The plot and performances are compelling, but the TVNZ mystery is yet to quite match up to its spectacular setting, writes George Fenwick.
It has become such a core part of murder-mystery genre that you can hardly blame TVNZ1’s One Lane Bridge for leaning hard into “the setting is a character” trope. Queenstown, of course, is the perfect place for unease: deep lakes and misty mountains absolutely scream “bad shit happens here!”. Jane Campion utilised it perfectly in her 2013 masterpiece Top of the Lake, which arguably Broadchurch-ed before Broadchurch, and Mare-d before Easttown. One Lane Bridge’s first season, however, couldn’t quite match its formidable setting with the writing it needed to truly soar. With viewers being invited back to these towering peaks and icy rivers tonight on TVNZ1, has anything changed?
Yes, and no. One Lane Bridge picks up where season one left off, with Detective Ariki Davis (Dominic Ona-Ariki) now a familiar local figure after his fish-out-of-water beginnings, though he is still continually doubted by others about the strange visions of the dead that plague him. His police partner Stephan Tremain (Joel Tobeck) is battling his own demons of substance abuse and depression. Local power couple Charlotte and Mark “Haggis” McRae (Michelle Langstone and Phil Brown) are continuing their crusade of building some sort of heinous Kauri Cliffs-esque property paradise, putting them at war with local environmental activists.
Season two hinges on a key moment from season one: Davis’s frightening vision of Tremain hanging from the seemingly cursed One Lane Bridge (“it’s the titular role!”). It is the site of the tragedy that drove the first season – a long bridge spanning the river on which Rob Ryder (Jared Turner) operates his version of the Shotover Jet and Davis practises for the Coast to Coast race. His visions are thanks to his matakite, or second sight, and contribute to his increasing fear for Tremain’s wellbeing, particularly because his visions have carried truth before. I can’t say much more without spoiling a few twists and turns, but suffice to say Davis’s vision drives much of the action.
Here’s where One Lane Bridge runs into some familiar problems, however. The aforementioned location-as-character, Queenstown, is again doing a lot of heavy lifting – but at the same time, it’s almost as though it’s just holding the boom. One Lane Bridge is well-made, but it’s not really made with any particularly singular style. Queenstown acts as a beautiful backdrop, but where Top of the Lake deliberately extracted gothic mystery and a sinister chill from the surrounding lakes and mountains through careful camerawork and colour grading, One Lane Bridge lets the environment rest like a painting in the background.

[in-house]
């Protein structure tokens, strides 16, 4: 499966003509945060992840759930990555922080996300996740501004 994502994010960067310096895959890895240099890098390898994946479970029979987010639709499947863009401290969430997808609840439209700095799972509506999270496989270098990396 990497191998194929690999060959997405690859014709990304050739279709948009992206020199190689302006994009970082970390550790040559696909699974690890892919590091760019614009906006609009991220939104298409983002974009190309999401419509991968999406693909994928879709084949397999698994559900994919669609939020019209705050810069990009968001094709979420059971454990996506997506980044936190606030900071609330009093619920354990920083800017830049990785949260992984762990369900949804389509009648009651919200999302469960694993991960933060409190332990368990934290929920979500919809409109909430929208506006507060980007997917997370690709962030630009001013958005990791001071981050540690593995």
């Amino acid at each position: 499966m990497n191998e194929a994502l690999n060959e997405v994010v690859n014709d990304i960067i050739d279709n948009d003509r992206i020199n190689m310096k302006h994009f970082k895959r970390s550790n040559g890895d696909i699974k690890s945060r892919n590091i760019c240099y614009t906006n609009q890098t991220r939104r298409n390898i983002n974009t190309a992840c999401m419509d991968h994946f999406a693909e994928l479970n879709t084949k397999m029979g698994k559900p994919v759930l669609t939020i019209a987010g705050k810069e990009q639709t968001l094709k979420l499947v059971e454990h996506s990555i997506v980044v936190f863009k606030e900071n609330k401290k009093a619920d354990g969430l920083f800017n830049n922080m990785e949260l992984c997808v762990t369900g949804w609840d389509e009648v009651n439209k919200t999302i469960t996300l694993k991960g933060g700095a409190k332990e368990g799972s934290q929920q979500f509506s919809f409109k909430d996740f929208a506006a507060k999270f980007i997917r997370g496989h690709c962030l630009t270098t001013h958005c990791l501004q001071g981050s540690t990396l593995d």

It speaks to a wider problem with the series: despite its majestic setting, One Lane Bridge is visually flat. The odd drone shot provides some visual intrigue, but with largely ordinary camerawork, the second season doesn’t manage to improve upon any of the trappings of its first, in which much of the action was presented like any other police procedural. The atmospheric score adds some excitement, but where recent supernatural mystery series like Germany’s Dark and Australia’s The Kettering Incident took bold swings and experimented with form, One Lane Bridge stays on a safe and familiar tonal track. There’s the odd flourish when Davis experiences his visions, but for the most part, we follow the story with steady cameras and plain lighting.
That’s not always an issue if the plot and performances make up for it, which is where One Lane Bridge’s strengths come in. The tension between local environmental activists and the money-hungry McRaes is genuinely interesting, and creators Pip Hall and Phillip Smith cleverly explore how these conflicts play out in small communities where everyone is far too connected to make it a fair fight. Ona-Ariki is a compelling lead, taking audiences through a believable and sometimes moving progression of emotions as he attempts to understand his visions. Where Michelle Langstone could have played greed-driven Charlotte McRae as an evil Trumpian landlord, she instead comes across as a woman who genuinely believes she’s doing what’s right; when she’s paint-bombed at a protest, she’s confused, not incensed. Tobeck is unsurprisingly brilliant as the gruff Tremain, as is Alison Bruce as his wife Lois.
It’s a shame, then, that the script still occasionally falls short. Perhaps the rest of the season will prove me wrong, but characters didn’t always feel like they reacted to situations as real humans would. The most egregious of these moments is when Davis and Tremain take a good-cop bad-cop approach to shutting down an environmental protest: Tremain barks at them to pack up, while Davis acknowledges their permit and lets them carry on. This leads to an argument between the two, resulting in Tremain calling Davis a “diversity hire” and Davis calling Tremain a dinosaur in return. These comments, which struck me as rather relationship-altering, are never addressed again. It feels shoehorned into the plot, rather than organically grown from it.
But there’s plenty of well-crafted, tantalising mystery in the first episode to keep viewers hooked: a shocking death has implications for every character, Lois has some secrets up her sleeve, and there’s something fishy going on with Tremain involving teeth. It’s great fun watching a bunch of excellent New Zealand actors chew their way through these twists and turns, but I wish One Lane Bridge had been brave enough to truly leap into the unknown. Instead, we have a good story delivered with frustratingly familiar framing, and one that remains indebted to countless crime dramas that have come before.
One Lane Bridge is on TVNZ On Demand now, and screens on TV1 Sundays at 8:30pm.